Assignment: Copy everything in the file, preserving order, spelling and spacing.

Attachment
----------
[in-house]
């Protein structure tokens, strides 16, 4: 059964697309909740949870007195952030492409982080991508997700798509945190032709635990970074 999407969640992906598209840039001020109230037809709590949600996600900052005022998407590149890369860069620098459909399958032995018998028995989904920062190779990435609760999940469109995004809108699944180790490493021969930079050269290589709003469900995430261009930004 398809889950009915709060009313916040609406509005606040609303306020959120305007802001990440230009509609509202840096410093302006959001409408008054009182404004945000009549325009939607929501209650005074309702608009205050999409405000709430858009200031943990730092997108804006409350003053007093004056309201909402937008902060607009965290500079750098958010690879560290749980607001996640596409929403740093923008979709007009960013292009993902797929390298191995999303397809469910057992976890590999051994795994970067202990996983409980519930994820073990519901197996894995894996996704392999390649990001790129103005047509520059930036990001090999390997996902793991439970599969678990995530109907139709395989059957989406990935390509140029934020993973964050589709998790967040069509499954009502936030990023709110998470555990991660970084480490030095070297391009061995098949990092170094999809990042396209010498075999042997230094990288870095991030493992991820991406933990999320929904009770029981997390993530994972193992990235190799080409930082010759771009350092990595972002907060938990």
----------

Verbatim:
[in-house]
């Protein structure tokens, strides 16, 4: 059964697309909740949870007195952030492409982080991508997700798509945190032709635990970074 999407969640992906598209840039001020109230037809709590949600996600900052005022998407590149890369860069620098459909399958032995018998028995989904920062190779990435609760999940469109995004809108699944180790490493021969930079050269290589709003469900995430261009930004 398809889950009915709060009313916040609406509005606040609303306020959120305007802001990440230009509609509202840096410093302006959001409408008054009182404004945000009549325009939607929501209650005074309702608009205050999409405000709430858009200031943990730092997108804006409350003053007093004056309201909402937008902060607009965290500079750098958010690879560290749980607001996640596409929403740093923008979709007009960013292009993902797929390298191995999303397809469910057992976890590999051994795994970067202990996983409980519930994820073990519901197996894995894996996704392999390649990001790129103005047509520059930036990001090999390997996902793991439970599969678990995530109907139709395989059957989406990935390509140029934020993973964050589709998790967040069509499954009502936030990023709110998470555990991660970084480490030095070297391009061995098949990092170094999809990042396209010498075999042997230094990288870095991030493992991820991406933990999320929904009770029981997390993530994972193992990235190799080409930082010759771009350092990595972002907060938990």